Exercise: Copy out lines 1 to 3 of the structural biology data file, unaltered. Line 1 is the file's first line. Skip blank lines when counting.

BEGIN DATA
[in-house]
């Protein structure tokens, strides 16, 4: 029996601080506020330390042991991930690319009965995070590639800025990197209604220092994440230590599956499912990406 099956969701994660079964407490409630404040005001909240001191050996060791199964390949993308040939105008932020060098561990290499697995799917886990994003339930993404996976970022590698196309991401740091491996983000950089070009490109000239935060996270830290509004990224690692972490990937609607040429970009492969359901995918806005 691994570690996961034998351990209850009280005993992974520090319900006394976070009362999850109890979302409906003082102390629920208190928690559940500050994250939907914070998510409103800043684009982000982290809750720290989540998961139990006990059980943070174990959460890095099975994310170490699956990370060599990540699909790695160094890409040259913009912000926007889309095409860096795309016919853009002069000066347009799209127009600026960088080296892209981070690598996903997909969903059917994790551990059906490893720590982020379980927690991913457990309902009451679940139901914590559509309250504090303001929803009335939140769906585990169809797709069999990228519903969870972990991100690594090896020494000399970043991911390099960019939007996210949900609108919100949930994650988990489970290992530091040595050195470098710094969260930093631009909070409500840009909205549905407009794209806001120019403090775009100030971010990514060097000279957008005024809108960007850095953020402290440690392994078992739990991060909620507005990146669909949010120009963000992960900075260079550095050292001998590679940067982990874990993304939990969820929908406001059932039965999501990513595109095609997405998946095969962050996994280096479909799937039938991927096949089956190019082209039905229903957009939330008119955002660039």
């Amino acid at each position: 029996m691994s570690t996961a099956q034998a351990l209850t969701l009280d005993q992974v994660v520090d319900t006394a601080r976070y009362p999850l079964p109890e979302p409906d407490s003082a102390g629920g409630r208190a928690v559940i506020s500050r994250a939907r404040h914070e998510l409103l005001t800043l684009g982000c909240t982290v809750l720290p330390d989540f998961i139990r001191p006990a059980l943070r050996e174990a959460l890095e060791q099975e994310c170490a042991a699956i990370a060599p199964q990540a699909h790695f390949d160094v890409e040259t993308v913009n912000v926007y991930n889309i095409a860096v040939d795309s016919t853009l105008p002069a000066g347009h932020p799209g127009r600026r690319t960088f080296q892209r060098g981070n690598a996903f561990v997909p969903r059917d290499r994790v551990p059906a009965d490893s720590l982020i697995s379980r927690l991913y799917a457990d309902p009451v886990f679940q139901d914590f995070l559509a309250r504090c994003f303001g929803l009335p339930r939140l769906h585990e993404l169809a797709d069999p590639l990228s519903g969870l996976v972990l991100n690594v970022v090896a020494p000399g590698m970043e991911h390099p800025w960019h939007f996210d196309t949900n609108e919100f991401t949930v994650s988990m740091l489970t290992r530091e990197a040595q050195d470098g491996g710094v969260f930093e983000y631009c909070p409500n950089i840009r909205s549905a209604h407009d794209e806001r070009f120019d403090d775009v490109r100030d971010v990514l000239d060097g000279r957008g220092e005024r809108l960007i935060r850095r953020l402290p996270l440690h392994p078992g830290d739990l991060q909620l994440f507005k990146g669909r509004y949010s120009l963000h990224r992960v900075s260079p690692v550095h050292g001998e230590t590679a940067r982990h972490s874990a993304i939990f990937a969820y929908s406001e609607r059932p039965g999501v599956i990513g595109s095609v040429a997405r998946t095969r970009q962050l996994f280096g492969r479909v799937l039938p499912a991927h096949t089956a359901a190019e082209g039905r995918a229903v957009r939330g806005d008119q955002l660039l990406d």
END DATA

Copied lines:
[in-house]
């Protein structure tokens, strides 16, 4: 029996601080506020330390042991991930690319009965995070590639800025990197209604220092994440230590599956499912990406 099956969701994660079964407490409630404040005001909240001191050996060791199964390949993308040939105008932020060098561990290499697995799917886990994003339930993404996976970022590698196309991401740091491996983000950089070009490109000239935060996270830290509004990224690692972490990937609607040429970009492969359901995918806005 691994570690996961034998351990209850009280005993992974520090319900006394976070009362999850109890979302409906003082102390629920208190928690559940500050994250939907914070998510409103800043684009982000982290809750720290989540998961139990006990059980943070174990959460890095099975994310170490699956990370060599990540699909790695160094890409040259913009912000926007889309095409860096795309016919853009002069000066347009799209127009600026960088080296892209981070690598996903997909969903059917994790551990059906490893720590982020379980927690991913457990309902009451679940139901914590559509309250504090303001929803009335939140769906585990169809797709069999990228519903969870972990991100690594090896020494000399970043991911390099960019939007996210949900609108919100949930994650988990489970290992530091040595050195470098710094969260930093631009909070409500840009909205549905407009794209806001120019403090775009100030971010990514060097000279957008005024809108960007850095953020402290440690392994078992739990991060909620507005990146669909949010120009963000992960900075260079550095050292001998590679940067982990874990993304939990969820929908406001059932039965999501990513595109095609997405998946095969962050996994280096479909799937039938991927096949089956190019082209039905229903957009939330008119955002660039």
């Amino acid at each position: 029996m691994s570690t996961a099956q034998a351990l209850t969701l009280d005993q992974v994660v520090d319900t006394a601080r976070y009362p999850l079964p109890e979302p409906d407490s003082a102390g629920g409630r208190a928690v559940i506020s500050r994250a939907r404040h914070e998510l409103l005001t800043l684009g982000c909240t982290v809750l720290p330390d989540f998961i139990r001191p006990a059980l943070r050996e174990a959460l890095e060791q099975e994310c170490a042991a699956i990370a060599p199964q990540a699909h790695f390949d160094v890409e040259t993308v913009n912000v926007y991930n889309i095409a860096v040939d795309s016919t853009l105008p002069a000066g347009h932020p799209g127009r600026r690319t960088f080296q892209r060098g981070n690598a996903f561990v997909p969903r059917d290499r994790v551990p059906a009965d490893s720590l982020i697995s379980r927690l991913y799917a457990d309902p009451v886990f679940q139901d914590f995070l559509a309250r504090c994003f303001g929803l009335p339930r939140l769906h585990e993404l169809a797709d069999p590639l990228s519903g969870l996976v972990l991100n690594v970022v090896a020494p000399g590698m970043e991911h390099p800025w960019h939007f996210d196309t949900n609108e919100f991401t949930v994650s988990m740091l489970t290992r530091e990197a040595q050195d470098g491996g710094v969260f930093e983000y631009c909070p409500n950089i840009r909205s549905a209604h407009d794209e806001r070009f120019d403090d775009v490109r100030d971010v990514l000239d060097g000279r957008g220092e005024r809108l960007i935060r850095r953020l402290p996270l440690h392994p078992g830290d739990l991060q909620l994440f507005k990146g669909r509004y949010s120009l963000h990224r992960v900075s260079p690692v550095h050292g001998e230590t590679a940067r982990h972490s874990a993304i939990f990937a969820y929908s406001e609607r059932p039965g999501v599956i990513g595109s095609v040429a997405r998946t095969r970009q962050l996994f280096g492969r479909v799937l039938p499912a991927h096949t089956a359901a190019e082209g039905r995918a229903v957009r939330g806005d008119q955002l660039l990406d």